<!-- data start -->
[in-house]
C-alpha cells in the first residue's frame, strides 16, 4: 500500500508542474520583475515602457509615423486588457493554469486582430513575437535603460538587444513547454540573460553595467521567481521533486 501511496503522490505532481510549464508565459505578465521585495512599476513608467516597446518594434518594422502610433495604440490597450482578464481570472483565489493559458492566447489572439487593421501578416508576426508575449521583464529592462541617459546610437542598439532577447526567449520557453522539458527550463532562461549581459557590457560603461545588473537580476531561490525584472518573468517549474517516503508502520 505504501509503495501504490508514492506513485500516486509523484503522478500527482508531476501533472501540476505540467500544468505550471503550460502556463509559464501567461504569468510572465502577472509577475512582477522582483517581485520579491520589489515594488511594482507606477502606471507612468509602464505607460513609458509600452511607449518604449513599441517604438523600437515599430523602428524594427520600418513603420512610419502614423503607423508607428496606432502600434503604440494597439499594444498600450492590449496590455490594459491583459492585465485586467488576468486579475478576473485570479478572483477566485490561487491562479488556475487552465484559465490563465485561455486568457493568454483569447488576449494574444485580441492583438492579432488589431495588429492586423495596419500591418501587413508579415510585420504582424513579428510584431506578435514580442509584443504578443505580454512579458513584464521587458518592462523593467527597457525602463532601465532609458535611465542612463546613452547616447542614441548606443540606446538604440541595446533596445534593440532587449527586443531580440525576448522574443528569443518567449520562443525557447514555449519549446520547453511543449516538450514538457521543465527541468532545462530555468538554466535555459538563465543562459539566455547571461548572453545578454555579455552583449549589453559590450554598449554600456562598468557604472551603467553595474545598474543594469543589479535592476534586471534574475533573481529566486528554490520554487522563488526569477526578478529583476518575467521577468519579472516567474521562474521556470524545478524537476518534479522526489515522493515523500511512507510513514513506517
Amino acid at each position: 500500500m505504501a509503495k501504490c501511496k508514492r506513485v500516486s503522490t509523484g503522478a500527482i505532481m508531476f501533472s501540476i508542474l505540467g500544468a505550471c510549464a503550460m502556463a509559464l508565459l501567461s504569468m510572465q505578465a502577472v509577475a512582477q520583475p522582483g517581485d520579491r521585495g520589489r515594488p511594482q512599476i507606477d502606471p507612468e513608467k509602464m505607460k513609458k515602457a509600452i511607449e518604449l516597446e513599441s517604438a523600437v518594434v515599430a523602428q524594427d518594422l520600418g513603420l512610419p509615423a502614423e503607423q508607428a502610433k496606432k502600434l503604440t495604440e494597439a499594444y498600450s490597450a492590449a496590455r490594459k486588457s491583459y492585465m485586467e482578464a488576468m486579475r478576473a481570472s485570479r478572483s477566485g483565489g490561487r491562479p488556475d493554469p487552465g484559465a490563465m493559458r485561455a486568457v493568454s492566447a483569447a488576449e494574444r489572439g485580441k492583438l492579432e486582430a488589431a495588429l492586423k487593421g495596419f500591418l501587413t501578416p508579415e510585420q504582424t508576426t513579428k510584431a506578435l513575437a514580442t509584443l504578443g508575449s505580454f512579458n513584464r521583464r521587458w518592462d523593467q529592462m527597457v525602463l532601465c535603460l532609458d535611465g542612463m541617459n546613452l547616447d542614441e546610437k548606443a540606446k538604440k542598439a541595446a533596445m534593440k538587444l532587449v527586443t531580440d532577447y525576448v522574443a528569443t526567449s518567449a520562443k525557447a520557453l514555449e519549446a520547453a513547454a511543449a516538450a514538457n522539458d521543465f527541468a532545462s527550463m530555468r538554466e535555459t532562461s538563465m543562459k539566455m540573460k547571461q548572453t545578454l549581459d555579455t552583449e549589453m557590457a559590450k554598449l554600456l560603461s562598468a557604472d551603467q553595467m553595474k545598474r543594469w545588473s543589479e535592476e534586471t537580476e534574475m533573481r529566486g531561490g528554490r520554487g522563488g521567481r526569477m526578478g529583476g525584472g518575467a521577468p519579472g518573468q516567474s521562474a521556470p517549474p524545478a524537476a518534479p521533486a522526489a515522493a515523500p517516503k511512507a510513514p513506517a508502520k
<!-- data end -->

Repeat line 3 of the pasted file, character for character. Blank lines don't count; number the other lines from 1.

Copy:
Amino acid at each position: 500500500m505504501a509503495k501504490c501511496k508514492r506513485v500516486s503522490t509523484g503522478a500527482i505532481m508531476f501533472s501540476i508542474l505540467g500544468a505550471c510549464a503550460m502556463a509559464l508565459l501567461s504569468m510572465q505578465a502577472v509577475a512582477q520583475p522582483g517581485d520579491r521585495g520589489r515594488p511594482q512599476i507606477d502606471p507612468e513608467k509602464m505607460k513609458k515602457a509600452i511607449e518604449l516597446e513599441s517604438a523600437v518594434v515599430a523602428q524594427d518594422l520600418g513603420l512610419p509615423a502614423e503607423q508607428a502610433k496606432k502600434l503604440t495604440e494597439a499594444y498600450s490597450a492590449a496590455r490594459k486588457s491583459y492585465m485586467e482578464a488576468m486579475r478576473a481570472s485570479r478572483s477566485g483565489g490561487r491562479p488556475d493554469p487552465g484559465a490563465m493559458r485561455a486568457v493568454s492566447a483569447a488576449e494574444r489572439g485580441k492583438l492579432e486582430a488589431a495588429l492586423k487593421g495596419f500591418l501587413t501578416p508579415e510585420q504582424t508576426t513579428k510584431a506578435l513575437a514580442t509584443l504578443g508575449s505580454f512579458n513584464r521583464r521587458w518592462d523593467q529592462m527597457v525602463l532601465c535603460l532609458d535611465g542612463m541617459n546613452l547616447d542614441e546610437k548606443a540606446k538604440k542598439a541595446a533596445m534593440k538587444l532587449v527586443t531580440d532577447y525576448v522574443a528569443t526567449s518567449a520562443k525557447a520557453l514555449e519549446a520547453a513547454a511543449a516538450a514538457n522539458d521543465f527541468a532545462s527550463m530555468r538554466e535555459t532562461s538563465m543562459k539566455m540573460k547571461q548572453t545578454l549581459d555579455t552583449e549589453m557590457a559590450k554598449l554600456l560603461s562598468a557604472d551603467q553595467m553595474k545598474r543594469w545588473s543589479e535592476e534586471t537580476e534574475m533573481r529566486g531561490g528554490r520554487g522563488g521567481r526569477m526578478g529583476g525584472g518575467a521577468p519579472g518573468q516567474s521562474a521556470p517549474p524545478a524537476a518534479p521533486a522526489a515522493a515523500p517516503k511512507a510513514p513506517a508502520k